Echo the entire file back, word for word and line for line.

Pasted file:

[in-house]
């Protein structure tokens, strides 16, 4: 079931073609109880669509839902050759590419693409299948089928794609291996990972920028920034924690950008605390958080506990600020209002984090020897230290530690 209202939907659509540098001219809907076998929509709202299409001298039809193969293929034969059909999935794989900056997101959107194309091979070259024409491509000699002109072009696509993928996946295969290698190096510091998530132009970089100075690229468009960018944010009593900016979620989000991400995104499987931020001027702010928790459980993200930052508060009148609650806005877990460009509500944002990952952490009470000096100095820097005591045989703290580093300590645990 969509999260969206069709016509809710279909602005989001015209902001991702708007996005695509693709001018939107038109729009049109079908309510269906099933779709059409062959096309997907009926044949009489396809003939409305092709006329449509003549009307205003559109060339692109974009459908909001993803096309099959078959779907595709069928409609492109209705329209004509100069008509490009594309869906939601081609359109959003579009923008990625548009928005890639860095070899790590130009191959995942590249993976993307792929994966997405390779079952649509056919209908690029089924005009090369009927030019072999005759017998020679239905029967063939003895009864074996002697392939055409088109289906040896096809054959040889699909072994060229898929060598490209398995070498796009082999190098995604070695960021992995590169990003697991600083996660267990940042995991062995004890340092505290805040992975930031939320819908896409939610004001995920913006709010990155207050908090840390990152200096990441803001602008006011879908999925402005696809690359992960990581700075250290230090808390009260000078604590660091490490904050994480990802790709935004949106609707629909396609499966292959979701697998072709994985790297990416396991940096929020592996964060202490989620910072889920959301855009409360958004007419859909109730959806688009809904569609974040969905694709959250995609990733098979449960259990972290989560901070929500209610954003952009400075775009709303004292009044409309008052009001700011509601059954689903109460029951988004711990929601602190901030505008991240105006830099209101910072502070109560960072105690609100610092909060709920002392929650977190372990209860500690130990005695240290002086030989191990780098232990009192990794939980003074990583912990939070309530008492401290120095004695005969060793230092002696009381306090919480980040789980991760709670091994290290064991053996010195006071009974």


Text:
[in-house]
């Protein structure tokens, strides 16, 4: 079931073609109880669509839902050759590419693409299948089928794609291996990972920028920034924690950008605390958080506990600020209002984090020897230290530690 209202939907659509540098001219809907076998929509709202299409001298039809193969293929034969059909999935794989900056997101959107194309091979070259024409491509000699002109072009696509993928996946295969290698190096510091998530132009970089100075690229468009960018944010009593900016979620989000991400995104499987931020001027702010928790459980993200930052508060009148609650806005877990460009509500944002990952952490009470000096100095820097005591045989703290580093300590645990 969509999260969206069709016509809710279909602005989001015209902001991702708007996005695509693709001018939107038109729009049109079908309510269906099933779709059409062959096309997907009926044949009489396809003939409305092709006329449509003549009307205003559109060339692109974009459908909001993803096309099959078959779907595709069928409609492109209705329209004509100069008509490009594309869906939601081609359109959003579009923008990625548009928005890639860095070899790590130009191959995942590249993976993307792929994966997405390779079952649509056919209908690029089924005009090369009927030019072999005759017998020679239905029967063939003895009864074996002697392939055409088109289906040896096809054959040889699909072994060229898929060598490209398995070498796009082999190098995604070695960021992995590169990003697991600083996660267990940042995991062995004890340092505290805040992975930031939320819908896409939610004001995920913006709010990155207050908090840390990152200096990441803001602008006011879908999925402005696809690359992960990581700075250290230090808390009260000078604590660091490490904050994480990802790709935004949106609707629909396609499966292959979701697998072709994985790297990416396991940096929020592996964060202490989620910072889920959301855009409360958004007419859909109730959806688009809904569609974040969905694709959250995609990733098979449960259990972290989560901070929500209610954003952009400075775009709303004292009044409309008052009001700011509601059954689903109460029951988004711990929601602190901030505008991240105006830099209101910072502070109560960072105690609100610092909060709920002392929650977190372990209860500690130990005695240290002086030989191990780098232990009192990794939980003074990583912990939070309530008492401290120095004695005969060793230092002696009381306090919480980040789980991760709670091994290290064991053996010195006071009974």